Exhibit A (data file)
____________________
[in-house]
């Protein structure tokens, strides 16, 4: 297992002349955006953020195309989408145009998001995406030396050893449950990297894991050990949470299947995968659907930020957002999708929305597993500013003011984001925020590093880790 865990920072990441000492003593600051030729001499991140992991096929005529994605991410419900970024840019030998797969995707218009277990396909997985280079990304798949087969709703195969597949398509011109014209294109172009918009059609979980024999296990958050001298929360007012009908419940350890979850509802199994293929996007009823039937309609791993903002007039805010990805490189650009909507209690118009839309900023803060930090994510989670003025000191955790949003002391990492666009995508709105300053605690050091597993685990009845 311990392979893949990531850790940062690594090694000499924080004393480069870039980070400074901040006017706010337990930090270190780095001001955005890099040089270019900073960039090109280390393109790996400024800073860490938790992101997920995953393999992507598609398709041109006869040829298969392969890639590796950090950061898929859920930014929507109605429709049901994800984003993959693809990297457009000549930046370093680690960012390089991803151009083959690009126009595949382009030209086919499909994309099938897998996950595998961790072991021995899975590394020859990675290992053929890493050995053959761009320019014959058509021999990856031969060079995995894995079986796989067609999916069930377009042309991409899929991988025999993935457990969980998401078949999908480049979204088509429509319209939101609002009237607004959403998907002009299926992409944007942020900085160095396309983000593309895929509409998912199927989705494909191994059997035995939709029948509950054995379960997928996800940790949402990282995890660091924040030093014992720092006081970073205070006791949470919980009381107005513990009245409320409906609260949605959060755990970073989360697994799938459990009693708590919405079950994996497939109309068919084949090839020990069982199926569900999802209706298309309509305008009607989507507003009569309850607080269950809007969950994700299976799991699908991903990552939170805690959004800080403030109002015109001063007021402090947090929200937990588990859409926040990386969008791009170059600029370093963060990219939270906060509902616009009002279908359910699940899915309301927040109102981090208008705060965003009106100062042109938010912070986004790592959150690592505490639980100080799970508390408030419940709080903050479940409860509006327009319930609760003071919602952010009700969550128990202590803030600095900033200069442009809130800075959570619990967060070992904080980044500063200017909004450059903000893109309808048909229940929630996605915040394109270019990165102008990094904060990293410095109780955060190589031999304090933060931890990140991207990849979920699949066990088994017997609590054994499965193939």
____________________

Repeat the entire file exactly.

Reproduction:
[in-house]
């Protein structure tokens, strides 16, 4: 297992002349955006953020195309989408145009998001995406030396050893449950990297894991050990949470299947995968659907930020957002999708929305597993500013003011984001925020590093880790 865990920072990441000492003593600051030729001499991140992991096929005529994605991410419900970024840019030998797969995707218009277990396909997985280079990304798949087969709703195969597949398509011109014209294109172009918009059609979980024999296990958050001298929360007012009908419940350890979850509802199994293929996007009823039937309609791993903002007039805010990805490189650009909507209690118009839309900023803060930090994510989670003025000191955790949003002391990492666009995508709105300053605690050091597993685990009845 311990392979893949990531850790940062690594090694000499924080004393480069870039980070400074901040006017706010337990930090270190780095001001955005890099040089270019900073960039090109280390393109790996400024800073860490938790992101997920995953393999992507598609398709041109006869040829298969392969890639590796950090950061898929859920930014929507109605429709049901994800984003993959693809990297457009000549930046370093680690960012390089991803151009083959690009126009595949382009030209086919499909994309099938897998996950595998961790072991021995899975590394020859990675290992053929890493050995053959761009320019014959058509021999990856031969060079995995894995079986796989067609999916069930377009042309991409899929991988025999993935457990969980998401078949999908480049979204088509429509319209939101609002009237607004959403998907002009299926992409944007942020900085160095396309983000593309895929509409998912199927989705494909191994059997035995939709029948509950054995379960997928996800940790949402990282995890660091924040030093014992720092006081970073205070006791949470919980009381107005513990009245409320409906609260949605959060755990970073989360697994799938459990009693708590919405079950994996497939109309068919084949090839020990069982199926569900999802209706298309309509305008009607989507507003009569309850607080269950809007969950994700299976799991699908991903990552939170805690959004800080403030109002015109001063007021402090947090929200937990588990859409926040990386969008791009170059600029370093963060990219939270906060509902616009009002279908359910699940899915309301927040109102981090208008705060965003009106100062042109938010912070986004790592959150690592505490639980100080799970508390408030419940709080903050479940409860509006327009319930609760003071919602952010009700969550128990202590803030600095900033200069442009809130800075959570619990967060070992904080980044500063200017909004450059903000893109309808048909229940929630996605915040394109270019990165102008990094904060990293410095109780955060190589031999304090933060931890990140991207990849979920699949066990088994017997609590054994499965193939």